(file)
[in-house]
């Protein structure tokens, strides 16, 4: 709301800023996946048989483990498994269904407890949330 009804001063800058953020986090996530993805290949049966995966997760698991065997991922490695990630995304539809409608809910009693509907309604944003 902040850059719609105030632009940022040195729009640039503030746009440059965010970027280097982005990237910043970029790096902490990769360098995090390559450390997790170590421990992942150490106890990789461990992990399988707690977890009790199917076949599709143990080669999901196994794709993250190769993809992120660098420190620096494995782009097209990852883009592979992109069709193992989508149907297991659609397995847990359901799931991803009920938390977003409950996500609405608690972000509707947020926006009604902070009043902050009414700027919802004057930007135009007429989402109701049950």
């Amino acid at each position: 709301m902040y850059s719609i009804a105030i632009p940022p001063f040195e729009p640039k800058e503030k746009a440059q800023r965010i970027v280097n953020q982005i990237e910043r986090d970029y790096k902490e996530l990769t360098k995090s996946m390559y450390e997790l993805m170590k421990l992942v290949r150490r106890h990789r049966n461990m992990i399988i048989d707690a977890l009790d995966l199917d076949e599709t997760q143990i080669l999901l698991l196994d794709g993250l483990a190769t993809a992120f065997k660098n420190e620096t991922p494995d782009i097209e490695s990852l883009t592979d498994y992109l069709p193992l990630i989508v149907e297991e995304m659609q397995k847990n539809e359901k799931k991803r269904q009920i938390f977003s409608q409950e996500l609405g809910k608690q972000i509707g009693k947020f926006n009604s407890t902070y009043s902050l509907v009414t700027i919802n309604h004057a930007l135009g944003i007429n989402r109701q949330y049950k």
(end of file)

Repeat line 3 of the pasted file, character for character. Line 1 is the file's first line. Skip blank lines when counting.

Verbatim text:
């Amino acid at each position: 709301m902040y850059s719609i009804a105030i632009p940022p001063f040195e729009p640039k800058e503030k746009a440059q800023r965010i970027v280097n953020q982005i990237e910043r986090d970029y790096k902490e996530l990769t360098k995090s996946m390559y450390e997790l993805m170590k421990l992942v290949r150490r106890h990789r049966n461990m992990i399988i048989d707690a977890l009790d995966l199917d076949e599709t997760q143990i080669l999901l698991l196994d794709g993250l483990a190769t993809a992120f065997k660098n420190e620096t991922p494995d782009i097209e490695s990852l883009t592979d498994y992109l069709p193992l990630i989508v149907e297991e995304m659609q397995k847990n539809e359901k799931k991803r269904q009920i938390f977003s409608q409950e996500l609405g809910k608690q972000i509707g009693k947020f926006n009604s407890t902070y009043s902050l509907v009414t700027i919802n309604h004057a930007l135009g944003i007429n989402r109701q949330y049950k």